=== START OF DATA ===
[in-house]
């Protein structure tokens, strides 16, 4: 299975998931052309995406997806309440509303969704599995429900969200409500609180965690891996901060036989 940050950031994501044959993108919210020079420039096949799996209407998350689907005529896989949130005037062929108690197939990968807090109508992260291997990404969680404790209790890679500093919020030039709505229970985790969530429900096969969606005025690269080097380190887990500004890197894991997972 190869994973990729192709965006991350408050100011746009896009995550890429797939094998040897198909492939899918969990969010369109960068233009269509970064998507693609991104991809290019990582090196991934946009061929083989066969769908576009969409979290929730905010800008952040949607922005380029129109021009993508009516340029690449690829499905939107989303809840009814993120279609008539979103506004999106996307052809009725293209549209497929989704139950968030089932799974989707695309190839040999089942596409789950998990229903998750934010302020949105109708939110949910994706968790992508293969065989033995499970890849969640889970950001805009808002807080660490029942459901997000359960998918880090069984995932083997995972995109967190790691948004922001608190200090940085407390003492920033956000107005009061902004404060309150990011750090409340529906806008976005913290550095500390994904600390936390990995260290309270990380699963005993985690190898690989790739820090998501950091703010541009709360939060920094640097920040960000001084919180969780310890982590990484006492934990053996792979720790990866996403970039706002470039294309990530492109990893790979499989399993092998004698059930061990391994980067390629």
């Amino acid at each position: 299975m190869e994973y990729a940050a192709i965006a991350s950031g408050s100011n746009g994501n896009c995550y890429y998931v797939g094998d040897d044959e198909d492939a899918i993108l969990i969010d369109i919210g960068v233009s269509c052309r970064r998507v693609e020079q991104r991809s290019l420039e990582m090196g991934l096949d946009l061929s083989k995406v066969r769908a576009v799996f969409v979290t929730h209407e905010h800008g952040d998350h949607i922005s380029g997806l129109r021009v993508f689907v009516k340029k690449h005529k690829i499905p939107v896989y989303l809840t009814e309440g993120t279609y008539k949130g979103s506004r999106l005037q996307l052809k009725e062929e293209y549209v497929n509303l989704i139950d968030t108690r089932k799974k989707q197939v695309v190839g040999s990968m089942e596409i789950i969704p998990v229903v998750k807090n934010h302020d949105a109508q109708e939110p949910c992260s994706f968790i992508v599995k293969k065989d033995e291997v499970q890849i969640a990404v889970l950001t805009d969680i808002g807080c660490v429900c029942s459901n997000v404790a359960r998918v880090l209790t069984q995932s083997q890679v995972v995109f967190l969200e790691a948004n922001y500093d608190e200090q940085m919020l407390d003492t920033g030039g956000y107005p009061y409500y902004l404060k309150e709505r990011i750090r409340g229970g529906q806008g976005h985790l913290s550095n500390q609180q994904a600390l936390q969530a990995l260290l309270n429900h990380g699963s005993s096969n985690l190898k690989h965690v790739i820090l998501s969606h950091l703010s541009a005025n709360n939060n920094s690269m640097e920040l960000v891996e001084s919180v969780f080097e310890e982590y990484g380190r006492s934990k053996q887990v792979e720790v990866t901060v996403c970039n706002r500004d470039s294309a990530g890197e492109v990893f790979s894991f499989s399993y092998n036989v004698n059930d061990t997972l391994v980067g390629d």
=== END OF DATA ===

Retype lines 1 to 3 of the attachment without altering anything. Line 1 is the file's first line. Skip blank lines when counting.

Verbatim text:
[in-house]
């Protein structure tokens, strides 16, 4: 299975998931052309995406997806309440509303969704599995429900969200409500609180965690891996901060036989 940050950031994501044959993108919210020079420039096949799996209407998350689907005529896989949130005037062929108690197939990968807090109508992260291997990404969680404790209790890679500093919020030039709505229970985790969530429900096969969606005025690269080097380190887990500004890197894991997972 190869994973990729192709965006991350408050100011746009896009995550890429797939094998040897198909492939899918969990969010369109960068233009269509970064998507693609991104991809290019990582090196991934946009061929083989066969769908576009969409979290929730905010800008952040949607922005380029129109021009993508009516340029690449690829499905939107989303809840009814993120279609008539979103506004999106996307052809009725293209549209497929989704139950968030089932799974989707695309190839040999089942596409789950998990229903998750934010302020949105109708939110949910994706968790992508293969065989033995499970890849969640889970950001805009808002807080660490029942459901997000359960998918880090069984995932083997995972995109967190790691948004922001608190200090940085407390003492920033956000107005009061902004404060309150990011750090409340529906806008976005913290550095500390994904600390936390990995260290309270990380699963005993985690190898690989790739820090998501950091703010541009709360939060920094640097920040960000001084919180969780310890982590990484006492934990053996792979720790990866996403970039706002470039294309990530492109990893790979499989399993092998004698059930061990391994980067390629």
């Amino acid at each position: 299975m190869e994973y990729a940050a192709i965006a991350s950031g408050s100011n746009g994501n896009c995550y890429y998931v797939g094998d040897d044959e198909d492939a899918i993108l969990i969010d369109i919210g960068v233009s269509c052309r970064r998507v693609e020079q991104r991809s290019l420039e990582m090196g991934l096949d946009l061929s083989k995406v066969r769908a576009v799996f969409v979290t929730h209407e905010h800008g952040d998350h949607i922005s380029g997806l129109r021009v993508f689907v009516k340029k690449h005529k690829i499905p939107v896989y989303l809840t009814e309440g993120t279609y008539k949130g979103s506004r999106l005037q996307l052809k009725e062929e293209y549209v497929n509303l989704i139950d968030t108690r089932k799974k989707q197939v695309v190839g040999s990968m089942e596409i789950i969704p998990v229903v998750k807090n934010h302020d949105a109508q109708e939110p949910c992260s994706f968790i992508v599995k293969k065989d033995e291997v499970q890849i969640a990404v889970l950001t805009d969680i808002g807080c660490v429900c029942s459901n997000v404790a359960r998918v880090l209790t069984q995932s083997q890679v995972v995109f967190l969200e790691a948004n922001y500093d608190e200090q940085m919020l407390d003492t920033g030039g956000y107005p009061y409500y902004l404060k309150e709505r990011i750090r409340g229970g529906q806008g976005h985790l913290s550095n500390q609180q994904a600390l936390q969530a990995l260290l309270n429900h990380g699963s005993s096969n985690l190898k690989h965690v790739i820090l998501s969606h950091l703010s541009a005025n709360n939060n920094s690269m640097e920040l960000v891996e001084s919180v969780f080097e310890e982590y990484g380190r006492s934990k053996q887990v792979e720790v990866t901060v996403c970039n706002r500004d470039s294309a990530g890197e492109v990893f790979s894991f499989s399993y092998n036989v004698n059930d061990t997972l391994v980067g390629d």